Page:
Float seems to be double for C# target, how about float externs?

What is the correct way to write externs for C# libraries that actually use real floats? All the implementations I tried like abstracts always end up with a lot of allocation in C# at runtime due to the conversion.

Is there a way to use single precision in Haxe for C#?

Have you tried Single?

Thanks for the fast response nadako, I’ve tried to avoid it as it just means the problem will go one level up. To put more context into my problem is that the whole framework is written using haxe Floats so if I type externs using Single the high level framework will still use Floats and therefore there will be a problem to go from Float to Single.

I assumed this would result in similar issue as writing abstracts over it and doing this.x = x where this.x is native float and x is haxe Float? Which means a lot of allocation going on? Or am I wrong?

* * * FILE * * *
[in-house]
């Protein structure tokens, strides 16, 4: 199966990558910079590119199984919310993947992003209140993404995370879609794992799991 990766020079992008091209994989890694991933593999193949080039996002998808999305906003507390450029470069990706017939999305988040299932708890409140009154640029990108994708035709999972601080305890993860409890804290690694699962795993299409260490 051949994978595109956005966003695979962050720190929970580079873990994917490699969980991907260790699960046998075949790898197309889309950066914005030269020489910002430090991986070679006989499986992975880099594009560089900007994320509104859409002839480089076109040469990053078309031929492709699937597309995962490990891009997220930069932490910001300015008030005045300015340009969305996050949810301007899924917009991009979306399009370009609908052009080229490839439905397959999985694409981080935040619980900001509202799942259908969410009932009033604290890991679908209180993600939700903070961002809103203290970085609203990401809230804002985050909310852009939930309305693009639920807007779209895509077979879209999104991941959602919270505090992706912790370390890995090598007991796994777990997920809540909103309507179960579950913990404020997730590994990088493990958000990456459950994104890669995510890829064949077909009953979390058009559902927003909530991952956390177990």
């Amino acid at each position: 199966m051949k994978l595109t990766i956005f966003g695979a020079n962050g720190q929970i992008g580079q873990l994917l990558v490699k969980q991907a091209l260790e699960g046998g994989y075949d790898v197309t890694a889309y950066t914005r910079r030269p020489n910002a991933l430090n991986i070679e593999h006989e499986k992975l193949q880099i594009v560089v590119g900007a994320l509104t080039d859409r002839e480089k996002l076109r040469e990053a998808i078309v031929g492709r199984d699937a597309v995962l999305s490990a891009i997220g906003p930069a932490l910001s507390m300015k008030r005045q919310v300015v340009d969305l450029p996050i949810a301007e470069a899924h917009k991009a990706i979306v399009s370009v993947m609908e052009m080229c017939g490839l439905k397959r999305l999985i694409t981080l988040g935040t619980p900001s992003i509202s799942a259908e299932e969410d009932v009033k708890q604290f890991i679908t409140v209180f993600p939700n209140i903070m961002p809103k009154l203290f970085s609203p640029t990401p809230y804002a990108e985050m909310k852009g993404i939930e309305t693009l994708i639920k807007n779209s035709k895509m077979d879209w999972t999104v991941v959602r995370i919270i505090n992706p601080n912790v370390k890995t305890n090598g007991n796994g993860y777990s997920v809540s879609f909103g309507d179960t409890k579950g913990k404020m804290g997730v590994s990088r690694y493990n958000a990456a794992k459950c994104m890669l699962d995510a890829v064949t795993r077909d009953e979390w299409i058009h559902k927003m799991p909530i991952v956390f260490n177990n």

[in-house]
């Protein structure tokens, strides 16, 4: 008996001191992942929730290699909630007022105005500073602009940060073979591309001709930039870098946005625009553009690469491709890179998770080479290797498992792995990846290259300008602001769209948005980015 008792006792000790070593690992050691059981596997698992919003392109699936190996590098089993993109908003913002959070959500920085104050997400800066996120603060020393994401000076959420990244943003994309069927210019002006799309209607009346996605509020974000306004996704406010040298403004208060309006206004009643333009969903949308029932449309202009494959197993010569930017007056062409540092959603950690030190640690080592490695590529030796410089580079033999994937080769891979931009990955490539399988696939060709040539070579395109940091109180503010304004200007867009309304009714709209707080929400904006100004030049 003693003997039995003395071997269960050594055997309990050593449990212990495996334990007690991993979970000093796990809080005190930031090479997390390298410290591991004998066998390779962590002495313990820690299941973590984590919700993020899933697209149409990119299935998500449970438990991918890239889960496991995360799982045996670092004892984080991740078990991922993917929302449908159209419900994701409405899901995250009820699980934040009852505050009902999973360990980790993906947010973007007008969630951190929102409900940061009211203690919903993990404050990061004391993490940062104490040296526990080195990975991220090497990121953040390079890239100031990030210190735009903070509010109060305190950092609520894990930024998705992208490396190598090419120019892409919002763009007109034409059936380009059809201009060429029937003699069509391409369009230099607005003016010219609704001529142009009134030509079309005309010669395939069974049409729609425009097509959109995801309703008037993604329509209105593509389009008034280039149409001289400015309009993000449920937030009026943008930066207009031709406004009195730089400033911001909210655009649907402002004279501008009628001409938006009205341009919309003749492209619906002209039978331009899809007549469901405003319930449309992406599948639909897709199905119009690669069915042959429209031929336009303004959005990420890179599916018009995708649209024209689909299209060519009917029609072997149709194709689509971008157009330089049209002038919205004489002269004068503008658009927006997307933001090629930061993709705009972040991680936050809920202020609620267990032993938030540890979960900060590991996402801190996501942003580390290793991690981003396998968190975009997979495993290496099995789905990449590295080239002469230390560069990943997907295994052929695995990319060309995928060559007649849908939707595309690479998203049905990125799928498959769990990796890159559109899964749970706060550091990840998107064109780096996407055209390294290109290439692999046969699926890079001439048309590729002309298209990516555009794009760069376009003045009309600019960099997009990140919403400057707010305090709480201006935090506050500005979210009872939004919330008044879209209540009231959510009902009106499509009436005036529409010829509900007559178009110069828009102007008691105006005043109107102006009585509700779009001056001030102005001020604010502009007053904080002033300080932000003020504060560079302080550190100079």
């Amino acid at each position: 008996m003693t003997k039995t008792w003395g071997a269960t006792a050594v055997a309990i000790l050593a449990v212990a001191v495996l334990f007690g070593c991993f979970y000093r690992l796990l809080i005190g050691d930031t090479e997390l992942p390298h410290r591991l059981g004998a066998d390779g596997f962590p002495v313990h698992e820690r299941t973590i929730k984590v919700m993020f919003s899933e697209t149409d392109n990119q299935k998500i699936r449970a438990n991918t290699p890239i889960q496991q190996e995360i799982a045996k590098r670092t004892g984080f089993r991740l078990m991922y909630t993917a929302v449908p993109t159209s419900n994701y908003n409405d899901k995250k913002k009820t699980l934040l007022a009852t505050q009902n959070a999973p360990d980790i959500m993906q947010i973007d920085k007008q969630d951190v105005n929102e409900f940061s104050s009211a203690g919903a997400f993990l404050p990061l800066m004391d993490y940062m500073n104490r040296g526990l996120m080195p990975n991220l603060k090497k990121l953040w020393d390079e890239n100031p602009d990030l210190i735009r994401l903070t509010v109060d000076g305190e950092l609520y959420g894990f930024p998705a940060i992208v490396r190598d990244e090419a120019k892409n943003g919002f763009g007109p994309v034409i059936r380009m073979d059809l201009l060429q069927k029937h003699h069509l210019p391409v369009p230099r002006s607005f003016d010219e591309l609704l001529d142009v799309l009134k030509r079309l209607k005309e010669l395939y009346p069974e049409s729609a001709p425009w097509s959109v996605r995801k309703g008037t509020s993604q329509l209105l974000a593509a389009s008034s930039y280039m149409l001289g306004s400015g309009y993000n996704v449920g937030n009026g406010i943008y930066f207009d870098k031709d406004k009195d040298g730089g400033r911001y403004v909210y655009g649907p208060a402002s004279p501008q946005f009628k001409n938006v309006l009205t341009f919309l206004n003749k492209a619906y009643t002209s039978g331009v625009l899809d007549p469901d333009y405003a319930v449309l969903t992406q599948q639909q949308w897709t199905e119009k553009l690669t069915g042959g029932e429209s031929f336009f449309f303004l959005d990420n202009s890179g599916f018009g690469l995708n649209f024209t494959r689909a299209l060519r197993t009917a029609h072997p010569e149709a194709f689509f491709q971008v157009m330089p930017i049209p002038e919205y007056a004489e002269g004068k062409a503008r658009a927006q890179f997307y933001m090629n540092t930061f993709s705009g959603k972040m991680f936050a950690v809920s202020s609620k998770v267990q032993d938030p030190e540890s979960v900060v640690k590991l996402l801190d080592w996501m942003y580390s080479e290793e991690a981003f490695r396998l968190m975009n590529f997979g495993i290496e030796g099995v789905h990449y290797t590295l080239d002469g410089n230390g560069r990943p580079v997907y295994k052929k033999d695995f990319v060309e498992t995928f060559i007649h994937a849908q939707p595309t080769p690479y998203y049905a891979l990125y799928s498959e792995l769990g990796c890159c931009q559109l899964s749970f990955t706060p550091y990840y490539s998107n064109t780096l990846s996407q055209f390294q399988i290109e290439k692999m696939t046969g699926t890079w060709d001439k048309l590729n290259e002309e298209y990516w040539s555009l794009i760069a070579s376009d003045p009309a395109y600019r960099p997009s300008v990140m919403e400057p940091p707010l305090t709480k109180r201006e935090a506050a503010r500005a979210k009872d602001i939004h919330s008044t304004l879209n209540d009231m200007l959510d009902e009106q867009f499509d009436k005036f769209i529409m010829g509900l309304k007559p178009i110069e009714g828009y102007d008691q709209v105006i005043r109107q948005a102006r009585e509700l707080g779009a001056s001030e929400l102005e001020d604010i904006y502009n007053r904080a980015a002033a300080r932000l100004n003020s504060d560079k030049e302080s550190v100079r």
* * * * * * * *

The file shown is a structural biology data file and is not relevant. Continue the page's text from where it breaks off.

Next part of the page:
Tried a quick test and sending Float from high level class to extern using Single will result in cannot convert from “haxe.lang.Null” to “float” so it seems it doesn’t even do it implicitly like when using abstracts.

There seems to be an issue with default parameters, Haxe always transpiles them as global::haxe.lang.Null for some reason even though they are not using the questionmark ?p_parameter = 0 syntax. Shouldn’t optional parameters like p_parameter = 0 be transpiled as the native nonnullable type?

It is actually getting even more complicated due to this default parameter issue Reflection doesn’t work on specific types with such constructors in C#.

For example this code will crash:

class Something {
   public new(p_value:Float = 0) {}

Type.createInstance(Something, [0.0]);

Because it will assume that the float is not directly assignable to the costructor parameter as it is a nonullable type on static target. And it will end up with EmptyObject as the most rated method inside reflection. Which will crash as:

Invalid cast from ‘System.Double’ to ‘haxe.lang.EmptyObject’